Microsoft swears it's not coming for your data with scan for old Office versions

Microsoft wants everyone to know that it isn't looking to invade their privacy while looking through their Windows PCs to find out-of-date versions of Office software.

In its KB5021751 update last month, Microsoft included a plan to scan Windows systems to smoke out those Office versions that are no longer supported or nearing the end of support. Those include Office 2007 (which saw support end in 2017) and Office 2010 (in 2020) and the 2013 build (this coming April).

The company stressed that it would run only one time and would not install anything on the user's Windows system, adding that the file for the update is scanned to ensure it's not infected by malware and is stored on highly secure servers to prevent unauthorized changes to it.

The update caused some discussion among users, at least enough to convince Microsoft to make another pitch that it is respecting user privacy and won't access private data despite scanning their systems.

The update collects diagnostic and performance data so that it can determine the use of various versions of Office and how to best support and service them, the software maker wrote in an expanded note this week. The update will silently run once to collect the data and no files are left on the user's systems once the scan is completed.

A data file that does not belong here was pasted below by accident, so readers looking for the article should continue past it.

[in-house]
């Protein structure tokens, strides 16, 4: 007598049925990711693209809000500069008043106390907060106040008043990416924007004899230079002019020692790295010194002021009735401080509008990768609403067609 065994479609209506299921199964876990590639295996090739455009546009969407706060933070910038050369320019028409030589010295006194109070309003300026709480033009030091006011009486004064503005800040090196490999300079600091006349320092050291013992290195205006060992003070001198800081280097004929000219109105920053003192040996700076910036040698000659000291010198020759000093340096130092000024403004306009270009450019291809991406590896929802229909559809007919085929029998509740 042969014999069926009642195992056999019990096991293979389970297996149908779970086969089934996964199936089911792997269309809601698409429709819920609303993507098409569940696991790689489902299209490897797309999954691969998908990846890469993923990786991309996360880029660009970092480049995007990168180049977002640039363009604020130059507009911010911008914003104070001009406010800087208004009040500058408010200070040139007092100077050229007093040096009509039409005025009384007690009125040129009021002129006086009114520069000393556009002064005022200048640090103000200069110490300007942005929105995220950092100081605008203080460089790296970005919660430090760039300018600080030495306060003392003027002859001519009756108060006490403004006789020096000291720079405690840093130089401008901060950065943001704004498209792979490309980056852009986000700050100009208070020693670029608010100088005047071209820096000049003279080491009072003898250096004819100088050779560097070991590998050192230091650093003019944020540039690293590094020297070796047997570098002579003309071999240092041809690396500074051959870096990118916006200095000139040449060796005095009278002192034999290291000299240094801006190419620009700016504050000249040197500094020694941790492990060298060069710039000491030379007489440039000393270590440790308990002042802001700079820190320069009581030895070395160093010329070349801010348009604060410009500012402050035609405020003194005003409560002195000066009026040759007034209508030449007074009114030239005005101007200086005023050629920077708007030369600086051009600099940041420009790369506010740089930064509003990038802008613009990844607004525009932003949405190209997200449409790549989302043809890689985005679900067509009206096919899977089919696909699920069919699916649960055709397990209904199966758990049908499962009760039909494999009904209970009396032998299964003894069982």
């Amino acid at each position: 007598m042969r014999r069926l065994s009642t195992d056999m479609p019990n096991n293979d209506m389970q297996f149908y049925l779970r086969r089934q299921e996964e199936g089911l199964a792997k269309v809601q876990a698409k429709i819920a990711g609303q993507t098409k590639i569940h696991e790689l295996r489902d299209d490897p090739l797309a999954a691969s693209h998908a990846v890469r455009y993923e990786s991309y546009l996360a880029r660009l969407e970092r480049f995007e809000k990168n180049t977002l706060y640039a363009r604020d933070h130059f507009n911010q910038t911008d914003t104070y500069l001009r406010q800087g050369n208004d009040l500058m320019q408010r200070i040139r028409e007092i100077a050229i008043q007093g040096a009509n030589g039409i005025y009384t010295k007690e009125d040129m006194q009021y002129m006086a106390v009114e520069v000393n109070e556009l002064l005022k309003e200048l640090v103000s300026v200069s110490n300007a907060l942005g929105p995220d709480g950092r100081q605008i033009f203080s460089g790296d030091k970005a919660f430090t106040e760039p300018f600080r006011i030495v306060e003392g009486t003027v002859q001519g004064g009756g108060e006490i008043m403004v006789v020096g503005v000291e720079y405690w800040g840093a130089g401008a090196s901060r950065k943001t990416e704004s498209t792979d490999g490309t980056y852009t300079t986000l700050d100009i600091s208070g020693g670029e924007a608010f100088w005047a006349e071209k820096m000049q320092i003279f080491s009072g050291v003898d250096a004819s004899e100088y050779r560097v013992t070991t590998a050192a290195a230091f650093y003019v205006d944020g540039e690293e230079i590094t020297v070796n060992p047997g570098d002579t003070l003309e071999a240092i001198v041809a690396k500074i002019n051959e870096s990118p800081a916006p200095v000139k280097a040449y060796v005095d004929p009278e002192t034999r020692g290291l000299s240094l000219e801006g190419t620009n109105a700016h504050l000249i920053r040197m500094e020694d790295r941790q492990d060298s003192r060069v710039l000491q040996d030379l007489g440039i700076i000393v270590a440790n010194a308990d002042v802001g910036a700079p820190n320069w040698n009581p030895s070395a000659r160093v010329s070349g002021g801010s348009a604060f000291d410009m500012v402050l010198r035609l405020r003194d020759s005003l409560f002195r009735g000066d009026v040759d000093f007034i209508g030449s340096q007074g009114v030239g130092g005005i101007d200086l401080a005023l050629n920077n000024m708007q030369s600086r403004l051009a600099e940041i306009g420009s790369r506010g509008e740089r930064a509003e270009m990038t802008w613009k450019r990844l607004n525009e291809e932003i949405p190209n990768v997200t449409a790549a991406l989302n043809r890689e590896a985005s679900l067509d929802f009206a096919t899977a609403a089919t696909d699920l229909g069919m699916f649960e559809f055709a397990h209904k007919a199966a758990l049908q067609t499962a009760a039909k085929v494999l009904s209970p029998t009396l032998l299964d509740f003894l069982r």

"This data is gathered from registry entries and APIs," it wrote. "The update does not gather licensing details, customer content, or data about non-Microsoft products. Microsoft values, protects, and defends privacy."

Microsoft then gives a link to the company's privacy page for further reading.

The more detailed explanation tries to address some of the shortcomings of the original update notice that we detailed, including how it will gather the information regarding the Office versions being run, any other system information being collected via the update, and if anything is left behind after the update is completed.

Microsoft is delivering the update to users who have opted to receive updates for its products and who have Office 2007, 2010, or 2013 installed. Users who are squeamish about this scan can download the Show or Hide Updates troubleshooter for Windows 10 and 11, which along with disabling updates that repeatedly fail to install or are causing other problems.

Users won't have to restart their systems after the update is installed, according to Redmond. ®

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